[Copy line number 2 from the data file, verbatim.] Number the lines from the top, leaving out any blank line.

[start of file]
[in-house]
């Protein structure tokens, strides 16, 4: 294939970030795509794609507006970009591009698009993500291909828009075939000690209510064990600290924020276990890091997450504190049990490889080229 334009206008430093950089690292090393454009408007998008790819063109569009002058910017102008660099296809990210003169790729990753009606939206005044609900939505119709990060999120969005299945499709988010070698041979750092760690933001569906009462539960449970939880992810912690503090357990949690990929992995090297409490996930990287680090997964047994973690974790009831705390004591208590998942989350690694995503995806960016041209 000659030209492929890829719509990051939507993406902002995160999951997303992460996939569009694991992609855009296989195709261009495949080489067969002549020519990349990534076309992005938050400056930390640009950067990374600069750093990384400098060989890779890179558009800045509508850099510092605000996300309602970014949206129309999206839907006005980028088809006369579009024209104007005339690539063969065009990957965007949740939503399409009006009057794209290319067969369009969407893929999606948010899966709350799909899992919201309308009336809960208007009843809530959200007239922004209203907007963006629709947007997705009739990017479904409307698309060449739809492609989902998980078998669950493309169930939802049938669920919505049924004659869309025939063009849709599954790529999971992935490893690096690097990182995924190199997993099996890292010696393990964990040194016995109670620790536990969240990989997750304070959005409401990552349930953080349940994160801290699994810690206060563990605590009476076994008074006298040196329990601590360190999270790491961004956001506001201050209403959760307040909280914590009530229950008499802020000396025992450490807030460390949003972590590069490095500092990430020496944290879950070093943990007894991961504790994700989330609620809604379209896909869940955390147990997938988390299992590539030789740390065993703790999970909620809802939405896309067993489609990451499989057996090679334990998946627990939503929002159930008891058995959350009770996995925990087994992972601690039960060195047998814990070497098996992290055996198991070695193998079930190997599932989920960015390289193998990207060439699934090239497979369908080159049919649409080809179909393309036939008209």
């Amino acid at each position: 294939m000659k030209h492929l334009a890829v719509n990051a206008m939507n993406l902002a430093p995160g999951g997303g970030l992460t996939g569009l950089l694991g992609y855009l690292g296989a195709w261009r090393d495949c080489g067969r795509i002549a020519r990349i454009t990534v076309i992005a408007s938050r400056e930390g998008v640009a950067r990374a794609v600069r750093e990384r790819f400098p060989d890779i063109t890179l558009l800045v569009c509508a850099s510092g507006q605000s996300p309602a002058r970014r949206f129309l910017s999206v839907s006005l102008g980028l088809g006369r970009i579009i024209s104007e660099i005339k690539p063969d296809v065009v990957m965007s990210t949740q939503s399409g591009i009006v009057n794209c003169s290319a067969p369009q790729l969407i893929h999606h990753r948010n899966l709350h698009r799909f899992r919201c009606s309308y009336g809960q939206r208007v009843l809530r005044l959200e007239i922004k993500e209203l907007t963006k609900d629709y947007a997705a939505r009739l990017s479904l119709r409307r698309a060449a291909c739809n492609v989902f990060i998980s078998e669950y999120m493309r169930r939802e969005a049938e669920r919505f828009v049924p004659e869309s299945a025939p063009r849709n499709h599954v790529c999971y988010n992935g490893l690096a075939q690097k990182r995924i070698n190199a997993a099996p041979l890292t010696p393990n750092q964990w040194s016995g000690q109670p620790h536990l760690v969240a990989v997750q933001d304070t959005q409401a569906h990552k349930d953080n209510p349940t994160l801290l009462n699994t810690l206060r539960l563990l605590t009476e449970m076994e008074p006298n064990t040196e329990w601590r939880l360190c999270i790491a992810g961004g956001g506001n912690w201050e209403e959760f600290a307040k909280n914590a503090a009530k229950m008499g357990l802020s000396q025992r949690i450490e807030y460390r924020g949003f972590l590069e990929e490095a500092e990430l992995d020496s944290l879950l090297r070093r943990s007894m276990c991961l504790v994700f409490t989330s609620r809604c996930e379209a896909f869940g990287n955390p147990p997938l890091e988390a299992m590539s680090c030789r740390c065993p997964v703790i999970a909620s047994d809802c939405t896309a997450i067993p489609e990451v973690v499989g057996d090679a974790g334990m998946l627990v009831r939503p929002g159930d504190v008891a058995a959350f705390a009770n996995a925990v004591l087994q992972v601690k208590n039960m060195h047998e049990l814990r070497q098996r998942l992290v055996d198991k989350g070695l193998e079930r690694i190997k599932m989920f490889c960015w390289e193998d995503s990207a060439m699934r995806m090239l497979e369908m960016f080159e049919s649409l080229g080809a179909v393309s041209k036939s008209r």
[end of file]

């Protein structure tokens, strides 16, 4: 294939970030795509794609507006970009591009698009993500291909828009075939000690209510064990600290924020276990890091997450504190049990490889080229 334009206008430093950089690292090393454009408007998008790819063109569009002058910017102008660099296809990210003169790729990753009606939206005044609900939505119709990060999120969005299945499709988010070698041979750092760690933001569906009462539960449970939880992810912690503090357990949690990929992995090297409490996930990287680090997964047994973690974790009831705390004591208590998942989350690694995503995806960016041209 000659030209492929890829719509990051939507993406902002995160999951997303992460996939569009694991992609855009296989195709261009495949080489067969002549020519990349990534076309992005938050400056930390640009950067990374600069750093990384400098060989890779890179558009800045509508850099510092605000996300309602970014949206129309999206839907006005980028088809006369579009024209104007005339690539063969065009990957965007949740939503399409009006009057794209290319067969369009969407893929999606948010899966709350799909899992919201309308009336809960208007009843809530959200007239922004209203907007963006629709947007997705009739990017479904409307698309060449739809492609989902998980078998669950493309169930939802049938669920919505049924004659869309025939063009849709599954790529999971992935490893690096690097990182995924190199997993099996890292010696393990964990040194016995109670620790536990969240990989997750304070959005409401990552349930953080349940994160801290699994810690206060563990605590009476076994008074006298040196329990601590360190999270790491961004956001506001201050209403959760307040909280914590009530229950008499802020000396025992450490807030460390949003972590590069490095500092990430020496944290879950070093943990007894991961504790994700989330609620809604379209896909869940955390147990997938988390299992590539030789740390065993703790999970909620809802939405896309067993489609990451499989057996090679334990998946627990939503929002159930008891058995959350009770996995925990087994992972601690039960060195047998814990070497098996992290055996198991070695193998079930190997599932989920960015390289193998990207060439699934090239497979369908080159049919649409080809179909393309036939008209």